This blog series has covered 3D printing from a few different angles. Admittedly, I do tend to prefer the less heavy pursuits, such as food or dinosaurs, but this week we’re going to cover a few medical 3D printing stories that have the power to change lives. This batch of stories includes facial implants, 3D printed vertebra and printed liver tissue. No one can live forever, but quality of life and how we confront aging and disease is about to change courtesy of the 3D printer.
Oxford Performance Materials created printable biocompatible implants that behave like real bone structures. Last year, the company was able to use 3D printing to create an implant that replaced 75 percent of a patient’s skull. Now, they have FDA clearance to begin bringing their medical miracle to the United States. 3D printing’s ability to create custom pieces allows for medical professionals to print patient-specific implants based on digital image files.
For the first time, 3D printed vertebra was implanted into a young patient – a twelve-year-old boy suffering from a tumor on his spinal cord. The 3D printed vertebra, made from titanium powder, replaced cancerous vertebra removed by doctors at Peking University. As seen with the facial implants, 3D printing’s ability to fit specific patient needs was on display. In this case, doctors even created an implant that will allow bones to grow into the 3D printed vertebra, eliminating the need for cement and screws.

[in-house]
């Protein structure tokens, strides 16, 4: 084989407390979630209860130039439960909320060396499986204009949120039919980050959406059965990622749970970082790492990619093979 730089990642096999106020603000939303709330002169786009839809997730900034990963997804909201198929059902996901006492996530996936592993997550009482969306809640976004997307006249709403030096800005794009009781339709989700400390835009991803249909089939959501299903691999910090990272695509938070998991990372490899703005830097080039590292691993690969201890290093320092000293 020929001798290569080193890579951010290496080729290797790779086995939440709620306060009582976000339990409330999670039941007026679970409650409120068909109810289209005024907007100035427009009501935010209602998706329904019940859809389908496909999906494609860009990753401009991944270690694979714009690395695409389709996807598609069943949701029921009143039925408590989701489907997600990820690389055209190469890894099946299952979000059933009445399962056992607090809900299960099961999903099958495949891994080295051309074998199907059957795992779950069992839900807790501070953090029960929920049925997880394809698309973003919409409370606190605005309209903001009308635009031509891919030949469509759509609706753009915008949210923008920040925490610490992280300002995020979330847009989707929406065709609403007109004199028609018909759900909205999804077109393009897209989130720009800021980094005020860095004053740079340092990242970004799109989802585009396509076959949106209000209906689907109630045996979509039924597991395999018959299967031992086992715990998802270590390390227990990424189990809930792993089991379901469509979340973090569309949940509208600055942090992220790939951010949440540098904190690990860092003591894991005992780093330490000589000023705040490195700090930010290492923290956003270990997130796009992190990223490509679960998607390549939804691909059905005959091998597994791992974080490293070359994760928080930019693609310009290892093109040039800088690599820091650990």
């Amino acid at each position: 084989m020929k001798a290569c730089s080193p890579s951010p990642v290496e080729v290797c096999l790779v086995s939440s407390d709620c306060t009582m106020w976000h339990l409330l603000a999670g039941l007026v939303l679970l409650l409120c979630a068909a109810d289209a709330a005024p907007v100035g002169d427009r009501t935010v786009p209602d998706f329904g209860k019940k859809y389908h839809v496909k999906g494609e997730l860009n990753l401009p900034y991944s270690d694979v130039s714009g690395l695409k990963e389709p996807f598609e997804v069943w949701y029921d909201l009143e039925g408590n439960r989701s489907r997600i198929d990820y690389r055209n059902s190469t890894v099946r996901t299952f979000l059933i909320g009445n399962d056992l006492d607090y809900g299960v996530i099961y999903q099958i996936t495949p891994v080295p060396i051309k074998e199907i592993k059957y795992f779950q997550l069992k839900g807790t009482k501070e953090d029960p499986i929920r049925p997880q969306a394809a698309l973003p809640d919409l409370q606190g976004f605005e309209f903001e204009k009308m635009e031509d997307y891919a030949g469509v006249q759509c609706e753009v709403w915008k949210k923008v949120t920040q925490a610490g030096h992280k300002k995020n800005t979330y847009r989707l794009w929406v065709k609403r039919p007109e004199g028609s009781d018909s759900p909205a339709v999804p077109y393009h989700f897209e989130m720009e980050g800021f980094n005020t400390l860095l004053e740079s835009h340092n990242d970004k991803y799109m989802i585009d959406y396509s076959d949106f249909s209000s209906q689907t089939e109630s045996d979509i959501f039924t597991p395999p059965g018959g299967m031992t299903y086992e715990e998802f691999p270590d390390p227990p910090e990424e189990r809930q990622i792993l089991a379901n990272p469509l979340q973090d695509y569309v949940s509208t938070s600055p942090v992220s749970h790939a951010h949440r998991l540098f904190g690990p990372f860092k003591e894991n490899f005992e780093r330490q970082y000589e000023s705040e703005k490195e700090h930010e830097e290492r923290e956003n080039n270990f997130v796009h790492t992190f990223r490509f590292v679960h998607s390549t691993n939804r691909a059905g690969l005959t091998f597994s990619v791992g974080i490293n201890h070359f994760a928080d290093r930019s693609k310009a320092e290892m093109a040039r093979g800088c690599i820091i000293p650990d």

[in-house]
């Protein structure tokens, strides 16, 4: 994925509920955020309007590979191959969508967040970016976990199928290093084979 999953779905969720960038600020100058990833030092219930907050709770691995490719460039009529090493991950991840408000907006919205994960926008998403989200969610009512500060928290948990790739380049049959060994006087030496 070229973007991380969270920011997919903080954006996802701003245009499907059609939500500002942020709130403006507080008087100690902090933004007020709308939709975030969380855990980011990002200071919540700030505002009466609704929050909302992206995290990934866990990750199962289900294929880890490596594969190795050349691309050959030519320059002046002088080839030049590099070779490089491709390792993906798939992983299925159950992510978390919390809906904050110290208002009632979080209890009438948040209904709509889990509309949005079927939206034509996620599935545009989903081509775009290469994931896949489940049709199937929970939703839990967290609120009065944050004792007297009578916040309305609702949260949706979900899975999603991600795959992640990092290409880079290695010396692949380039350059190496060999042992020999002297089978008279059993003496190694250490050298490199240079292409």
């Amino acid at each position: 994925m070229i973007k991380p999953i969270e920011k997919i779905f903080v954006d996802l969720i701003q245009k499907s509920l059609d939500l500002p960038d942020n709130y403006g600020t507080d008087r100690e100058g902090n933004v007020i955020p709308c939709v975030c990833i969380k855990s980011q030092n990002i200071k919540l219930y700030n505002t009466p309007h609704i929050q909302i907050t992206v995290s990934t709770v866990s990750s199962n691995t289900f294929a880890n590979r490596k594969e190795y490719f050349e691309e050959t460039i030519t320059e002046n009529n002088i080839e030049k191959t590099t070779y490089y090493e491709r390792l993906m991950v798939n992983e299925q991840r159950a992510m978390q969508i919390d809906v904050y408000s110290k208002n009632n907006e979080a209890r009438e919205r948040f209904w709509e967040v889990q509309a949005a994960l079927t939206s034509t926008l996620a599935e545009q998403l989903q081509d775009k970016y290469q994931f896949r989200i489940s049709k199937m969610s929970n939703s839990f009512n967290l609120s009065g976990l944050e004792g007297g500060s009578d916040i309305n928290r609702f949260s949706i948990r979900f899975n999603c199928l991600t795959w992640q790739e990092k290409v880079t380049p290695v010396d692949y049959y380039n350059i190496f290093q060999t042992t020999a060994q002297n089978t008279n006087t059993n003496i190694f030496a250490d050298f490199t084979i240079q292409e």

San Diego-based Organvo is working toward a lofty goal: printing human organs that can be used for transplantation. While we might be a decade or more away from having spare hearts and livers (maybe you wait a few years before that extra glass of wine), the company recently revealed that its printed liver tissue is being used in drug testing. Organvo’s liver tissue is advancing to the point where it can now be used to determine whether prescription drugs will damage the actual human organ. Not only is this a step to meeting the ultimate goal of printing a complete organ, but it has the potential to change the entire pharmaceutical testing process.
3D printing is an emerging technology changing the world, but by no means is it the only one. Advanced robotics and sensor technology are another. SynTouch, makers of sensor technology that allows robots to replicate the human sense of touch, is poised to change the prosthetics and robotics field by bringing the world into the future of machine touch. Watch this video to learn how the company uses SOLIDWORKS to create the world’s most touching prosthetics.
Vertebra image courtesy of Forbes
Organovo image courtesy of 3DPrint.com